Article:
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Clouds by Mind Map: Clouds

1. Mid-level clouds

1.1. Altostratus

1.1.1. Description:Altostratus clouds are composed of ice crystals, they are potentially dangerous because they can cause ice forming on an aircraft. They are grey or blue-grey. Altostratus clouds usually cover the entire sky. These clouds form announcing storms with continuous rain and snow. Through the thinnerlayers, the sun is visible vaguely as a round disk.

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1.1.3. How do they form?:Altostratus clouds are caused by a large air mass that is lifted then condensed.

1.1.4. Weather Map Symbol:

1.1.5. Height:Between 2,000-5,000m

1.2. Altocumulus

1.2.1. Description:Altocumulus clouds are made of water droplets. They look like gray puffy masses sticking together in sheets and patches. When seen in the morning of a warm humid day, they signal thunderstorms later in the afternoon.

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1.2.3. Weather Map Symbol:

1.2.4. Height:Between 2,400-6,000m

2. Low-level clouds

2.1. Stratus

2.1.1. Height:Up to 2,000m

2.1.2. Description:Stratus clouds are uniform, gray, and cover the entire sky. They look like fog that doesn’t reach the ground. These clouds create a light mist or drizzle sometimes.

2.1.3. Picture:

2.1.4. How do they form?:The stratus cloud is a cloud formed into a horizontal layer with a uniform base.

2.2. Stratocumulus

2.2.1. Height:Between 1,000-6,500m

2.2.2. Description:Stratocumulus clouds seem low with a grey puffy appearance. They usually form in rows with the blue sky visible in between them. These clouds are not followed by rain, however if they turn into nimbostratus clouds rain is usually occurs.

2.2.3. Picture:

2.2.4. Wheather Map symbol:

2.2.5. How do they form?:They are formed by water droplets. The clouds are formed by weak convection currents triggered by turbulent airflows. The dry, stable air above the cloud prevents the cloud’s movement upwards.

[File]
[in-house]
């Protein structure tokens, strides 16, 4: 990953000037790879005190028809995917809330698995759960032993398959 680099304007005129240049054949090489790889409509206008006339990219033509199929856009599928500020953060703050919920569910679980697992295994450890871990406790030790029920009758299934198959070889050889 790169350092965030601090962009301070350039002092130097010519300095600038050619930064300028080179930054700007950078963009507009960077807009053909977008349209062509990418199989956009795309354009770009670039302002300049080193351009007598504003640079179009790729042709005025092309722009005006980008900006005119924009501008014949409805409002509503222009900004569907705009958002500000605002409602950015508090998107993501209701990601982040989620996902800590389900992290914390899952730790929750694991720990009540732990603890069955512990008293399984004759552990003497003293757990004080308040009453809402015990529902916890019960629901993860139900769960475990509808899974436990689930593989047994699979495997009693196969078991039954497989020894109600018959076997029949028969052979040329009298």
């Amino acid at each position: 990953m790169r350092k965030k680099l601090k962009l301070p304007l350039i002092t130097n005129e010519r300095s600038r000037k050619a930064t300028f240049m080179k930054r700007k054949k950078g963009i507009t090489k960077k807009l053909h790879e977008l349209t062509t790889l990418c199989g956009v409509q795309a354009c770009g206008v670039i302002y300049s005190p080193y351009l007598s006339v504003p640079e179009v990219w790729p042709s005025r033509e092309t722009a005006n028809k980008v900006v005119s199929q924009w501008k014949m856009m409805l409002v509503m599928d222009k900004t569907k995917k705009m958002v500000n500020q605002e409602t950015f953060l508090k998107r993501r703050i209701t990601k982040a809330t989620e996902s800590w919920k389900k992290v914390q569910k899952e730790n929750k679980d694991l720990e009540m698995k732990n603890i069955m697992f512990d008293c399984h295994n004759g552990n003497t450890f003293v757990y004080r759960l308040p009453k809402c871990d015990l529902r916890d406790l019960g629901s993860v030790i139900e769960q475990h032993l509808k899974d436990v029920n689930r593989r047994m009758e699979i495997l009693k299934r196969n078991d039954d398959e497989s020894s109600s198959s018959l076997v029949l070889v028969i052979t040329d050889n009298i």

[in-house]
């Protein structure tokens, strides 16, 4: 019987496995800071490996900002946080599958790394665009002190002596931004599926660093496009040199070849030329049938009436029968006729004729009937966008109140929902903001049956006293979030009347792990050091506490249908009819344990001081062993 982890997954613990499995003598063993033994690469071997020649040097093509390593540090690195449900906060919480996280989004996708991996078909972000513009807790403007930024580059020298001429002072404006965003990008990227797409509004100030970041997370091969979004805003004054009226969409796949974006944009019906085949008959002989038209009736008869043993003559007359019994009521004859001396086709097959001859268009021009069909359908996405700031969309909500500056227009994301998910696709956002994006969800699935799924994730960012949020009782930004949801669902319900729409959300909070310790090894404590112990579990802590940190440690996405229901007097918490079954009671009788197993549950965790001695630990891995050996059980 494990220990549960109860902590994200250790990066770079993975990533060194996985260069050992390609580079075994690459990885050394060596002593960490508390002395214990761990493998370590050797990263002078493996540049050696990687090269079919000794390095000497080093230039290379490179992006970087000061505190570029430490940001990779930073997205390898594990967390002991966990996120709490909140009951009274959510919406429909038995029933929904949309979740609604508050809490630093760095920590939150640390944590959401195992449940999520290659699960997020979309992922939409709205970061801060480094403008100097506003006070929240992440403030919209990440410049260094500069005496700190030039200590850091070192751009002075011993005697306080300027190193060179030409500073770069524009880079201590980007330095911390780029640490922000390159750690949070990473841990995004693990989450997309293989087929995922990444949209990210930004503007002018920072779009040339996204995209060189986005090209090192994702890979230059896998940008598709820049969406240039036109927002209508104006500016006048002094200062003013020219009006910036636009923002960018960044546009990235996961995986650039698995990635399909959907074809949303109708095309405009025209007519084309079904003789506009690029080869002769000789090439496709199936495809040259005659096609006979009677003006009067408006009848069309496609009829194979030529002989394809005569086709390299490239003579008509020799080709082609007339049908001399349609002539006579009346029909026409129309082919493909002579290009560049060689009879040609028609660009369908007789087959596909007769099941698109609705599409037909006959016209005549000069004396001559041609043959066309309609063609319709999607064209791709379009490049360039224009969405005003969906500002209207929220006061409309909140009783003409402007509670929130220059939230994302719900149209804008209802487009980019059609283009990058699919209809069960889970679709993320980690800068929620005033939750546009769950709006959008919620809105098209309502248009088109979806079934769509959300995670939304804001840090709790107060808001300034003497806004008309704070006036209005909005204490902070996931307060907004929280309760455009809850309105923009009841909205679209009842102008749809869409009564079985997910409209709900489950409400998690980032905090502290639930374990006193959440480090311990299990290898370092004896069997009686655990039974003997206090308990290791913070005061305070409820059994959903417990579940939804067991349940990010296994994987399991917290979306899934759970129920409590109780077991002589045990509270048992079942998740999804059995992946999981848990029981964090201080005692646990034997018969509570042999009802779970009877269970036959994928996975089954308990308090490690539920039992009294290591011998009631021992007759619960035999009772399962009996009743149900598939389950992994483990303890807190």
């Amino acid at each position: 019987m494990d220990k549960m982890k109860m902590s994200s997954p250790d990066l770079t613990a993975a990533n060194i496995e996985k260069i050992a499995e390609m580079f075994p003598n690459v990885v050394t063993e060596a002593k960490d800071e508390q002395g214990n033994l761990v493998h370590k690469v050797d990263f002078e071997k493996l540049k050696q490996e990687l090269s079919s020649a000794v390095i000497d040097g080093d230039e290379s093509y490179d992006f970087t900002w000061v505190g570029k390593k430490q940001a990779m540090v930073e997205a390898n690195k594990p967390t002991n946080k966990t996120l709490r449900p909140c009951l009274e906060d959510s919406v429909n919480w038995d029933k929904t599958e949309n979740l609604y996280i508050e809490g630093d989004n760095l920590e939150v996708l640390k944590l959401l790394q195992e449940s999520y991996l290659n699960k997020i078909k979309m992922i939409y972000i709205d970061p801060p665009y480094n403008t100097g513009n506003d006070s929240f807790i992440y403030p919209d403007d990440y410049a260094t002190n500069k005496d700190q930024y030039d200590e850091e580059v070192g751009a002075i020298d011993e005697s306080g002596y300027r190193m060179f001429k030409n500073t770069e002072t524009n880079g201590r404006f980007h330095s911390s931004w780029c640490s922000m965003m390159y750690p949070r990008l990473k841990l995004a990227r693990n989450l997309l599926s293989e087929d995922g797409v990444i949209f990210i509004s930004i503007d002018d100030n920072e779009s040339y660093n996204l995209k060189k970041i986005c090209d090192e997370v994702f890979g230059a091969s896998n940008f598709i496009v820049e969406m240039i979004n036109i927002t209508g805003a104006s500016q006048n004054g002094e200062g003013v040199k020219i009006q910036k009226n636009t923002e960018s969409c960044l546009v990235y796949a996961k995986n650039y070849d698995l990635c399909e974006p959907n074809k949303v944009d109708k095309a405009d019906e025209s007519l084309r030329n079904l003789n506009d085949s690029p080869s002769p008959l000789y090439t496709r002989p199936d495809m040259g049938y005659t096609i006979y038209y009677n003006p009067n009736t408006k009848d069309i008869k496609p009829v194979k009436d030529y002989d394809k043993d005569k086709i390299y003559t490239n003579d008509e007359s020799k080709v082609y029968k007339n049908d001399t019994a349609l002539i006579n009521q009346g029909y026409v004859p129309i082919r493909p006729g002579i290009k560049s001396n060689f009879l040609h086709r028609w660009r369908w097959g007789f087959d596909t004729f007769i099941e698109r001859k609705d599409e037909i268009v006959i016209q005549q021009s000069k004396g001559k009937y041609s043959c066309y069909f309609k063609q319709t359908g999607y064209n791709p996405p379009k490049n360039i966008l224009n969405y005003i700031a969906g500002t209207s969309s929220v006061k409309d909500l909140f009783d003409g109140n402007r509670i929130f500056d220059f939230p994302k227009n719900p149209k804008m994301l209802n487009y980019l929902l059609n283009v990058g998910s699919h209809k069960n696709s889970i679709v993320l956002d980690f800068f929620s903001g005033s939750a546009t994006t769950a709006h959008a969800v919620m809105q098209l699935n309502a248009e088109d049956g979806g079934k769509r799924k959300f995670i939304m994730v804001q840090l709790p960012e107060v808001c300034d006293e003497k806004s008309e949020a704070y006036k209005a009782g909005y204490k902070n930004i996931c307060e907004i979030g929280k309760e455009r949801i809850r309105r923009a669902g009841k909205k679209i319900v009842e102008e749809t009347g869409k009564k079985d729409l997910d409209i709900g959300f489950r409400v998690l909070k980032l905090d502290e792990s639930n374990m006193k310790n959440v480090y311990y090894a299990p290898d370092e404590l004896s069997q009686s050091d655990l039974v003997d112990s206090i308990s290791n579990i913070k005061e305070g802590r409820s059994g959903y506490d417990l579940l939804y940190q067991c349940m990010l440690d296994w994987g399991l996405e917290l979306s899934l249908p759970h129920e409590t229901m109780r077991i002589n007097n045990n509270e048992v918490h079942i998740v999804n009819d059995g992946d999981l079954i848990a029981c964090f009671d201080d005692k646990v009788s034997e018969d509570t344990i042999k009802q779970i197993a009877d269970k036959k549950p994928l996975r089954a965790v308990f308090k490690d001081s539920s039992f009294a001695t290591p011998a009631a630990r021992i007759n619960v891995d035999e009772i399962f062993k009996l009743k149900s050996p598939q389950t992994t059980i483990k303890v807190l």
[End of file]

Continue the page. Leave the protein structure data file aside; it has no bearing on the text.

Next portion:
2.3. Nimbostratus

2.3.1. Height:Up to 2,400m

2.3.2. Picture:

2.3.3. Description:Nimbostratus clouds form a dark, grey, wet looking layer on the sky. It announces continuously falling of rain or snow in light to moderate quantities.

2.3.4. How do they form?:Nimbostratus clouds are typically found along a warm front producing low intensity precipitation that lasts for several hours.

3. Special Clouds

4. High-Level clouds

4.1. Cirrus

4.1.1. Description:Cirrus clouds are made of ice crystals. They have a thin appearance, blown in high winds into long streamers. Cirrus clouds are usually white and they predict fair to pleasant weather. Movement of these clouds indicates the direction from which weather is approaching. It usually indicates change in weather within 24 hours.

4.1.2. How do they form?:Cirrus clouds are formed when water vapor freezes into ice crystals at altitudes above 6,000 meters.Due to the low moisture levels at that high altitude, they appear to be very thin.

4.1.3. Picture:

4.1.4. Weather map symbol:

4.1.5. Height:6,000+m

4.2. Cirrostratus

4.2.1. Description:Cirrostratus clouds are made of ice crystals. They are thin, generally uniform clouds covering the entire sky. Formation of Cirrostratus clouds indicates the approach of rain or snow within 12-24 hours.

4.2.2. Height:6,000m

4.2.3. Weather Map Symbol:

4.2.4. Picture:

4.2.5. How do they form?:Cirrostratus clouds are formed when water vaporizes into ice crystals above 6,000m.

4.3. Cirrocumulus

4.3.1. Picture:

4.3.2. Weather Map Symbol:

4.3.3. Description:Cirrocumulus clouds are made of ice crystals and super-cooled water droplets. They are small white puffs arranged in long rows. Cirrocumulus clouds are usually seen in the winter announcing fair but cold weather. If they are encountered in tropical regions they might indicate an approaching hurricane.

4.3.4. Height:

4.3.5. How do they form?:

5. Vertical Growth

5.1. Cumulus

5.1.1. Height:Below 2,000m

5.1.2. Description:Cumulus clouds are white and puffy. They have a vertical appearance with a flat base and a rounded top. When the clouds look like a cauliflower head, they are called cumulus congestus. Cumulus clouds can grow into cumulonimbus clouds which may produce heavy rain, lighting, strong winds.

5.1.3. Picture:

5.1.4. Weather Map Symbol:

5.2. Cumulonimbus

5.2.1. Height:Below 2,000m

5.2.2. Description:Cumulonimbus clouds are tall, dense, usually involved in thunderstorm and other intense weather. The high winds can flatten the top of the cloud anvil-like shape. They are associated with heavy rain, snow, hail, lighting and even tornadoes.

5.2.3. How do they form?:

5.2.4. Picture:

5.2.5. Weather Map Symbol: